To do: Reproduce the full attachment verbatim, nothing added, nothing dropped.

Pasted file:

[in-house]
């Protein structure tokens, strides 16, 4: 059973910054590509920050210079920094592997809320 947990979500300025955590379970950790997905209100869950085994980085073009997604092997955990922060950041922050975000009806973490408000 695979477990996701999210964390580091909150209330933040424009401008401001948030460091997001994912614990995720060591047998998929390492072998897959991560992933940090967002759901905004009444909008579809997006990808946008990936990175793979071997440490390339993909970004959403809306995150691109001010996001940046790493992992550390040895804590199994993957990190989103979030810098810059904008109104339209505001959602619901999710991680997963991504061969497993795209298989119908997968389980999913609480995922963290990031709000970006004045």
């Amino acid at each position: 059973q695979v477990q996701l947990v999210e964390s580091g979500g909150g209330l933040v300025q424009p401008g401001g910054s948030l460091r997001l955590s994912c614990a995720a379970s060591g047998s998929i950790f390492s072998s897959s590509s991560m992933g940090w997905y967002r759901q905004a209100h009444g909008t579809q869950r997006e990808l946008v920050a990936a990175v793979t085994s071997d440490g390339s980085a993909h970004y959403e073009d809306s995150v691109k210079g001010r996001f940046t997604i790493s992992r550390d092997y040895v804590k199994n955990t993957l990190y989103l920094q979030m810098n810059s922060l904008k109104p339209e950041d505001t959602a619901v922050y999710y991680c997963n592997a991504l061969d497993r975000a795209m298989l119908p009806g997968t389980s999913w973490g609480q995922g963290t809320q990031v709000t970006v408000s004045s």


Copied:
[in-house]
């Protein structure tokens, strides 16, 4: 059973910054590509920050210079920094592997809320 947990979500300025955590379970950790997905209100869950085994980085073009997604092997955990922060950041922050975000009806973490408000 695979477990996701999210964390580091909150209330933040424009401008401001948030460091997001994912614990995720060591047998998929390492072998897959991560992933940090967002759901905004009444909008579809997006990808946008990936990175793979071997440490390339993909970004959403809306995150691109001010996001940046790493992992550390040895804590199994993957990190989103979030810098810059904008109104339209505001959602619901999710991680997963991504061969497993795209298989119908997968389980999913609480995922963290990031709000970006004045």
């Amino acid at each position: 059973q695979v477990q996701l947990v999210e964390s580091g979500g909150g209330l933040v300025q424009p401008g401001g910054s948030l460091r997001l955590s994912c614990a995720a379970s060591g047998s998929i950790f390492s072998s897959s590509s991560m992933g940090w997905y967002r759901q905004a209100h009444g909008t579809q869950r997006e990808l946008v920050a990936a990175v793979t085994s071997d440490g390339s980085a993909h970004y959403e073009d809306s995150v691109k210079g001010r996001f940046t997604i790493s992992r550390d092997y040895v804590k199994n955990t993957l990190y989103l920094q979030m810098n810059s922060l904008k109104p339209e950041d505001t959602a619901v922050y999710y991680c997963n592997a991504l061969d497993r975000a795209m298989l119908p009806g997968t389980s999913w973490g609480q995922g963290t809320q990031v709000t970006v408000s004045s």